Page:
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FW: Request for an accessibility review of the Presentation API

From: Léonie Watson <tink@tink.uk>
Date: Wed, 13 Jan 2016 17:37:05 -0000
To: <public-apa@w3.org>
Message-ID: <000001d14e29$06e6f500$14b4df00$@tink.uk>


-----Original Message-----
From: Francois Daoust [mailto:fd@w3.org] 
Sent: 06 November 2015 16:10
To: public-pfwg@w3.org
Cc: 'Kostiainen, Anssi' <anssi.kostiainen@intel.com>; mark a. foltz <mfoltz@google.com>
Subject: Request for an accessibility review of the Presentation API

Dear ex-PF and new-APA WG,

[Not sure if I'm using the right mailing-list but public-apa@w3.org does not seem to exist yet]

With some delay on the initial schedule that we had in mind, I evaluated the Presentation API specification against accessibility requirements on behalf of the Second Screen Working Group. The result of that evaluation is below. Could you look into it and into the Presentation API itself?

The current plan is to move the Presentation API to Candidate Recommendation early 2016, so we'd like to ensure the API is on solid grounds from an accessibility perspective before the end of the year, if possible. Anssi, chair of the WG, Mark, editor of the spec, both in copy of this email, and/or myself, would be happy to present the spec to the APA WG or to answer questions on the spec as needed.

The latest editor's draft of the Presentation API is available at:

  http://w3c.github.io/presentation-api/

The Presentation API enables web content to access external presentation-type displays and use them for presenting web content. 

I reviewed the specification against the list of media accessibility requirements that focus on secondary screens in particular:

  http://w3c.github.io/pfwg/media-accessibility-reqs/#requirements-on-secondary-screens-and-other-devices

However, in the end, I am not convinced that these requirements directly apply to the Presentation API. I believe that most of the multi-screens media accessibility user requirements are written with the presentation of `<audio>` and `<video>` content onto second screens in mind, which the Presentation API does not directly address. The Second Screen Working Group will work on that as well, but in a separate spec that barely exists as of today.

Instead, the Presentation API always ends up with two different browsing contexts that do not share anything on top of a communication channel established between them. These browsing contexts may run on the same user agent (1-UA case) or on different user agents (2-UA case).  As such, the Presentation API does not really create a "system supporting secondary devices" but rather a situation where two devices exchange messages.

Looking at the requirements with that in mind, I did not identify a need to modify the interfaces and behavior of the Presentation API per se, although the spec could perhaps benefit from additional text related to accessibility support here and there:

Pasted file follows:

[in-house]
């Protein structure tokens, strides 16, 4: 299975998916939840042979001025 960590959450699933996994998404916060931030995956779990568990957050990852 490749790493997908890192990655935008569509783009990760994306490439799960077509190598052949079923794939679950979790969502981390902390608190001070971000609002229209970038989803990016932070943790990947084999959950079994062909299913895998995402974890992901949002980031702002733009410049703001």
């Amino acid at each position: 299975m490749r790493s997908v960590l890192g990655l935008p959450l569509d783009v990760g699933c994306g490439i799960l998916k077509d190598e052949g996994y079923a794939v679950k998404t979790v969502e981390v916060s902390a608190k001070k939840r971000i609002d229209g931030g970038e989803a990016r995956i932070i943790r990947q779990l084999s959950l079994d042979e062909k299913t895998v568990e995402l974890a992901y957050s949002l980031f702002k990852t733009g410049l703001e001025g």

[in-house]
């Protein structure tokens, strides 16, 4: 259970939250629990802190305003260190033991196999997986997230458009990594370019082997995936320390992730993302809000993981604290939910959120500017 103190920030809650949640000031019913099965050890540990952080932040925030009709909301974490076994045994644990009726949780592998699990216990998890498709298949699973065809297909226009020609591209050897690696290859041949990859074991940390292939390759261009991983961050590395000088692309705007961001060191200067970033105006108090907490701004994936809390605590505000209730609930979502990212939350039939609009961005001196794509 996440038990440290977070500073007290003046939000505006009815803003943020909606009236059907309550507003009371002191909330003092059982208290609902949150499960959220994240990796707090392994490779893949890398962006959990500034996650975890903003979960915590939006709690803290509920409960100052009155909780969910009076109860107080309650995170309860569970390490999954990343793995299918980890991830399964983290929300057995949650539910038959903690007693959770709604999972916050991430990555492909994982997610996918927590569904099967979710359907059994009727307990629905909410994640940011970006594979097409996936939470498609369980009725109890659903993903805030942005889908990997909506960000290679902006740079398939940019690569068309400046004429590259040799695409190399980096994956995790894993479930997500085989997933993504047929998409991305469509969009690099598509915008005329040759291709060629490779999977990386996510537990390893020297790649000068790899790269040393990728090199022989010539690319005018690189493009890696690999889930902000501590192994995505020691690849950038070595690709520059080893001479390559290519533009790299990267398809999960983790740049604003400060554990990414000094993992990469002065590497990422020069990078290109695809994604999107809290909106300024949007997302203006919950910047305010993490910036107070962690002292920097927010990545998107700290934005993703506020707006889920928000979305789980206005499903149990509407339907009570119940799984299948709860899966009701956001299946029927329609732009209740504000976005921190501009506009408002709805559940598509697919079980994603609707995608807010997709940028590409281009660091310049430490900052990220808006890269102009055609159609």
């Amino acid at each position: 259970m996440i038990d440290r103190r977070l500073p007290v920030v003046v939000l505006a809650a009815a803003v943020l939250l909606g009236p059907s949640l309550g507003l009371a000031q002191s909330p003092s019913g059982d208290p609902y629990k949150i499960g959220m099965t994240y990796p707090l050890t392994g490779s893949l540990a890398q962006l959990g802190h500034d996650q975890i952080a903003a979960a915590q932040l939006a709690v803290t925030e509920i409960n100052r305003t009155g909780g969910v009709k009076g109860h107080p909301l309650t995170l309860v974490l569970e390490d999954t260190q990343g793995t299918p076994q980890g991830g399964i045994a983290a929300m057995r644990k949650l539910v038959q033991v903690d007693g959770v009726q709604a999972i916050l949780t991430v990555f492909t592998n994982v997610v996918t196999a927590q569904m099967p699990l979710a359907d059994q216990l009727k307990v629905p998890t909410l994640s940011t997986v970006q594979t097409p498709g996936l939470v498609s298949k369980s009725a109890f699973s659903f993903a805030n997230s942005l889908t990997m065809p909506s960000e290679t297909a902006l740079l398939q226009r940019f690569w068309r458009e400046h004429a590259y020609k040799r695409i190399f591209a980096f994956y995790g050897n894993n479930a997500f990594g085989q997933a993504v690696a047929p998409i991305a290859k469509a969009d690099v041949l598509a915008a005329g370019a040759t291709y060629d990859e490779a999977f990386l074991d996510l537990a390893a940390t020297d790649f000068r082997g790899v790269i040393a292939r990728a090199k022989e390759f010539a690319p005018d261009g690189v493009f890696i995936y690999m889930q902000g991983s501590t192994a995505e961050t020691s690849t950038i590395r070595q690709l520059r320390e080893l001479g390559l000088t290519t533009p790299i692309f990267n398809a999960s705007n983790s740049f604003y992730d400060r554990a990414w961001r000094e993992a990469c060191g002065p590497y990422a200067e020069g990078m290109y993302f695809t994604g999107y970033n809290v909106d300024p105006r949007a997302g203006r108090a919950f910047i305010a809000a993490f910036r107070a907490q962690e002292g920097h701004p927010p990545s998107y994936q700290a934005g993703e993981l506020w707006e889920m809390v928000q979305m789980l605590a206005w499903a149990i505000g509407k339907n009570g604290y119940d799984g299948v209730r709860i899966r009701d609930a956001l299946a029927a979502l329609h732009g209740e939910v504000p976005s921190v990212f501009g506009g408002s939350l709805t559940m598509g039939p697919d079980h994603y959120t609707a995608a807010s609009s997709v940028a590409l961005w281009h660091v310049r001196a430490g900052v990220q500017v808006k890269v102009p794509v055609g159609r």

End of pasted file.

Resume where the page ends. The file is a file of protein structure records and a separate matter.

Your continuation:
> [SD-1] Support a platform-accessibility architecture relevant to the operating environment. (UAAG 2.0 4.1.1) 

In the context of the Presentation API, this means that user agents that run the browsing contexts must support platform accessibility services. In the 1-UA case, the controlling user agent can guarantee that the receiving browsing context will run in an accessibility-friendly environment. In the 2-UA case, the controlling user agent cannot easily make such a guarantee (except for a restricted set of secondary devices which it may know about, e.g. because the browser vendor is the same for the controlling and receiving side).


> [SD-2] Ensure accessibility of all user-interface components including the user interface, rendered content, and alternative content; make available the name, role, state, value, and description via a platform-accessibility architecture. (UAAG 2.0 4.1.2) 

A user agent may offer a mechanism to create/terminate a presentation on the controller's behalf (via `defaultRequest`) through UI buttons. If it does, it must make them available through its platform accessibility services. Does it need to be explicitly pointed out in the spec?


> [SD-3] If a feature is not supported by the accessibility architecture(s), provide an equivalent feature that does support the accessibility architecture(s). Document the equivalent feature in the conformance claim. (UAAG 2.0 4.1.3)

The accessibility architecture of the user agents involved should be able to support all features.


> [SD-4] If the user agent implements one or more DOMs, they must be made programmatically available to assistive technologies. (UAAG 2.0 4.1.4) This assumes the video element will write to the DOM.

In the 1-UA case, a user agent that supports platform-accessibility services must also expose the receiving browsing context to assistive technologies as it will not appear as a regular browsing tab. The spec should probably mention that explicitly. Do you have suggestions for this clarifying text?


> [SD-5] If the user can modify the state or value of a piece of content through the user interface (e.g., by checking a box or editing a text area), the same degree of write access is available programmatically (UAAG 2.0 4.1.5).

This does not seem to apply to the Presentation API.


> [SD-6] If any of the following properties are supported by the accessibility-platform architecture, make the properties available to the accessibility-platform architecture (UAAG 2.0 4.1.6): [...]

This requirement applies to each browsing context in isolation in our case. No change required.


> [SD-7] Ensure that programmatic exchanges between APIs proceed at a rate such that users do not perceive a delay. (UAAG 2.0 4.1.7). 

This does not seem to apply to the Presentation API.


Thanks,
Francois Daoust,
W3C Staff Contact
Second Screen Working Group
Received on Wednesday, 13 January 2016 17:37:33 UTC

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